“The main thing is to keep the main thing the main thing.” -Steven Covey
The Denver Nuggets had a very interesting week last week with a spectacular blowout win against the New Orleans Pelicans, and a subsequent loss to the Los Angeles Lakers. They went on to beat the Sacramento Kings without Coach Mike Malone who was suspended for his actions in the Lakers game, and now they’re looking at an undetermined amount of time without Paul Millsap. So much can happen in such a short period of time.
If you’ve read any of my articles, you know that I like to look at basketball from a business perspective. The business of a team fascinates me, and the principles of team building, leadership, and competition are fairly universal in both the business and sports worlds.
As the Nuggets make their way through the 2017-2018 season I like to look at each week’s performance and draw conclusions about the direction the team is headed, and general observations about how they’re performing, and where they can improve.
This week, I want to focus specifically on Malone and Nikola Jokic’s ejection in the Lakers game.
It’s no secret that I’ve been a bit of a critic of Malone this season. I find his game decisions to pull players when they’re hot, tinker with the rotation like a mad scientist, and avoid taking prompt timeouts very frustrating. However, as of late the Nuggets are performing well so I will moderate my criticism, and focus in one one area the entire team can improve upon—starting with coach.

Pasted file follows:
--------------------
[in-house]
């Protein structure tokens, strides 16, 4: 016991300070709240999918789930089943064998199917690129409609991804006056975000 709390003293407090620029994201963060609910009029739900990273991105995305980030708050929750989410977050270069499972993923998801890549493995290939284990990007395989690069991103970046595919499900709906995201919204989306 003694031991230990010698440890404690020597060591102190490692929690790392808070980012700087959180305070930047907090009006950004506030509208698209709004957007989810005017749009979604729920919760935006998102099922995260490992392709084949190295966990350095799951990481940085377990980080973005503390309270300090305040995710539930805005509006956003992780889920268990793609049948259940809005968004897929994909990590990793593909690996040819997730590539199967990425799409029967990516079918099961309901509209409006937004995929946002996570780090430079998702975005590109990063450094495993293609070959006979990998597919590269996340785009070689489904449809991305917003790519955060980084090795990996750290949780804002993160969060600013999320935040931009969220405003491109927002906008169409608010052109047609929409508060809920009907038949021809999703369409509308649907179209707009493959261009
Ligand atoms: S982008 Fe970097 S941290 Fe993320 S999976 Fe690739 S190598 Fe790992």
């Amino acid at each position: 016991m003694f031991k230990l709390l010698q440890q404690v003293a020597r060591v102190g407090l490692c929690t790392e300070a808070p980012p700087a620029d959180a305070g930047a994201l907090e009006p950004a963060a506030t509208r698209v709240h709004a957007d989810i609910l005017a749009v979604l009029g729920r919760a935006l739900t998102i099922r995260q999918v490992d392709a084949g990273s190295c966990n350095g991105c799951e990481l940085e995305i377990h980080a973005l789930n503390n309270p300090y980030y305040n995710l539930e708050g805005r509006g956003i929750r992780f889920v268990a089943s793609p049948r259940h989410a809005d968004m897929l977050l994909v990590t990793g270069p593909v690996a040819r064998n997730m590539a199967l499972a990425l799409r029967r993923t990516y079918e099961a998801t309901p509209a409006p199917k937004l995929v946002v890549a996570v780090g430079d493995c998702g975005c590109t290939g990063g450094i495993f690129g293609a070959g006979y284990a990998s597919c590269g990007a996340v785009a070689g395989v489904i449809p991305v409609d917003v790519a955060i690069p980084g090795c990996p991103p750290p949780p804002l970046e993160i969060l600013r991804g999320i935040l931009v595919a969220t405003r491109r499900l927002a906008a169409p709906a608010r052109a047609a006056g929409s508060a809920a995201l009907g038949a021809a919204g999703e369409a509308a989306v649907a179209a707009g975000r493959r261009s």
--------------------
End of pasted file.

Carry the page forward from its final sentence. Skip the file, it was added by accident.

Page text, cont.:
In any organization, it’s important for everyone to be united under a common vision. While the mission of an organization identifies who or what the company is, the vision defines what the company strives to be in the future.
While I’m not part of the Nuggets organization, I will guess that their mission is to exist as a team in the Western Conference of the NBA to include many financial and performance goals that go along with accomplishing that mission.
Based on interviews I’ve heard from Coach Malone and multiple players, the Nuggets’ vision is to be a playoff team this year, with a goal to grow their success in the post season as the years go by.
In the nearly 10 years that I’ve been working in the corporate world, I’ve learned so many things. However, the most important thing I’ve learned is how to focus. How to keep the main thing the main thing—or simply, how to maintain vision.
If you’re in sales, and the main thing for the month is to close 3 leads you’ve been chasing, the names of those 3 leads should be printed large in your office somewhere. Everyday when you wake up you should think to yourself, “What can I do today to move myself one step closer to closing that deal?” The main thing is to maintain a constant focus on the big picture.
If the Nuggets want to realize their vision of being a playoff team, then they are going to need to keep a constant focus on that vision. Sure, all of us will miss the mark from time to time, but maintaining sight of that big picture needs to be a skill the Nuggets perfect.
That’s exactly what didn’t happen when Coach Malone and Jokic were ejected in Sunday’s Lakers game.
If you missed it, about 6 minutes into the 1st quarter Jokic went for a put back lay in under the rim and was fouled multiple times before finally missing the shot and turning the ball over. It appeared to be an intentional overlook by the official. The fouls weren’t flagrant, but they were fouls nonetheless and Jokic didn’t get the call.